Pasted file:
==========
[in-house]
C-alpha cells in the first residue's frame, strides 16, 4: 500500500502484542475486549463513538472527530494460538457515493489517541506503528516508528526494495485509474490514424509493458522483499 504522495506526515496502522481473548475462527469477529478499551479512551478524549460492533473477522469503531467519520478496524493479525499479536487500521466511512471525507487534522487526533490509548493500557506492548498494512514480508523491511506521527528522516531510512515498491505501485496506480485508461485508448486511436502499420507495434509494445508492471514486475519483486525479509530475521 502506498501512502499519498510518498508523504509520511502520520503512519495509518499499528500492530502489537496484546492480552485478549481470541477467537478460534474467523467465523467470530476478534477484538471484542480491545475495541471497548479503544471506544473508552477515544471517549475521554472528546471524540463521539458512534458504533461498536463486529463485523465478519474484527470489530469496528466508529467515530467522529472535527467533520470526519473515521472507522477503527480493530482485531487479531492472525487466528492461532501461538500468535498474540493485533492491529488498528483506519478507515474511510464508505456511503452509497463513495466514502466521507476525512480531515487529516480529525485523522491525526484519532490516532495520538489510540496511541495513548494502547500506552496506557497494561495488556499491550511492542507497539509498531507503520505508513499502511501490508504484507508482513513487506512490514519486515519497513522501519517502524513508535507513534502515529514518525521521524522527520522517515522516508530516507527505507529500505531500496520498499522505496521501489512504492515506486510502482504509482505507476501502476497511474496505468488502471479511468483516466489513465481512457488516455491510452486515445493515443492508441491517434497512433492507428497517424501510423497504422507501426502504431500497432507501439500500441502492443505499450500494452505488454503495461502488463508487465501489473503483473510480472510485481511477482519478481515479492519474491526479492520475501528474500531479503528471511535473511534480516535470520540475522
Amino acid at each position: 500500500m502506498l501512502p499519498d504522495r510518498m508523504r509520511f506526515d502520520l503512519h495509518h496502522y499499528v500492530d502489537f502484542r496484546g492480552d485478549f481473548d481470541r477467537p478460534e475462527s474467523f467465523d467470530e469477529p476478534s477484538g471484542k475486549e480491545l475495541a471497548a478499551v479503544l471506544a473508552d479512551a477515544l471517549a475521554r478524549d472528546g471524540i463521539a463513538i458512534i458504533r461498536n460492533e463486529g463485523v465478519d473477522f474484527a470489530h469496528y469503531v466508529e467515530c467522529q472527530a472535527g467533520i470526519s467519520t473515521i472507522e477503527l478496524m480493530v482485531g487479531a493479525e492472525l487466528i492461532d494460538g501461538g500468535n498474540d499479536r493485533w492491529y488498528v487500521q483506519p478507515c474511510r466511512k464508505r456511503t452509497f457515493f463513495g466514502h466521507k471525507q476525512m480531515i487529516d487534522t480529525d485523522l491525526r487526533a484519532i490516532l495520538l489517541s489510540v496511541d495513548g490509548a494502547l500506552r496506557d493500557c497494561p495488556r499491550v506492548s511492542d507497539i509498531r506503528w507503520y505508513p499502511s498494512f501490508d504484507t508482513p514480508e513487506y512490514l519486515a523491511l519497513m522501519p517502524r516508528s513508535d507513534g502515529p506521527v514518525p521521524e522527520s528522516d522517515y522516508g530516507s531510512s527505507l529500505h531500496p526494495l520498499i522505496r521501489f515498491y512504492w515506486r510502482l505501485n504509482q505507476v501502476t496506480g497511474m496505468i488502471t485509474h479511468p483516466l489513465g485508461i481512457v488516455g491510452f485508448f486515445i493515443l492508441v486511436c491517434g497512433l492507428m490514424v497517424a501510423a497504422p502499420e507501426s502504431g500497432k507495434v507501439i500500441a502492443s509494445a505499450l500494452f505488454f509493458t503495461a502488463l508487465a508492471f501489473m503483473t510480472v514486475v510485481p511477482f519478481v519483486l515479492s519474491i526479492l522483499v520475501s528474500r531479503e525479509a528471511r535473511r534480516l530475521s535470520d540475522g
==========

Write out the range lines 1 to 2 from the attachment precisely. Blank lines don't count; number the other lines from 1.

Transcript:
[in-house]
C-alpha cells in the first residue's frame, strides 16, 4: 500500500502484542475486549463513538472527530494460538457515493489517541506503528516508528526494495485509474490514424509493458522483499 504522495506526515496502522481473548475462527469477529478499551479512551478524549460492533473477522469503531467519520478496524493479525499479536487500521466511512471525507487534522487526533490509548493500557506492548498494512514480508523491511506521527528522516531510512515498491505501485496506480485508461485508448486511436502499420507495434509494445508492471514486475519483486525479509530475521 502506498501512502499519498510518498508523504509520511502520520503512519495509518499499528500492530502489537496484546492480552485478549481470541477467537478460534474467523467465523467470530476478534477484538471484542480491545475495541471497548479503544471506544473508552477515544471517549475521554472528546471524540463521539458512534458504533461498536463486529463485523465478519474484527470489530469496528466508529467515530467522529472535527467533520470526519473515521472507522477503527480493530482485531487479531492472525487466528492461532501461538500468535498474540493485533492491529488498528483506519478507515474511510464508505456511503452509497463513495466514502466521507476525512480531515487529516480529525485523522491525526484519532490516532495520538489510540496511541495513548494502547500506552496506557497494561495488556499491550511492542507497539509498531507503520505508513499502511501490508504484507508482513513487506512490514519486515519497513522501519517502524513508535507513534502515529514518525521521524522527520522517515522516508530516507527505507529500505531500496520498499522505496521501489512504492515506486510502482504509482505507476501502476497511474496505468488502471479511468483516466489513465481512457488516455491510452486515445493515443492508441491517434497512433492507428497517424501510423497504422507501426502504431500497432507501439500500441502492443505499450500494452505488454503495461502488463508487465501489473503483473510480472510485481511477482519478481515479492519474491526479492520475501528474500531479503528471511535473511534480516535470520540475522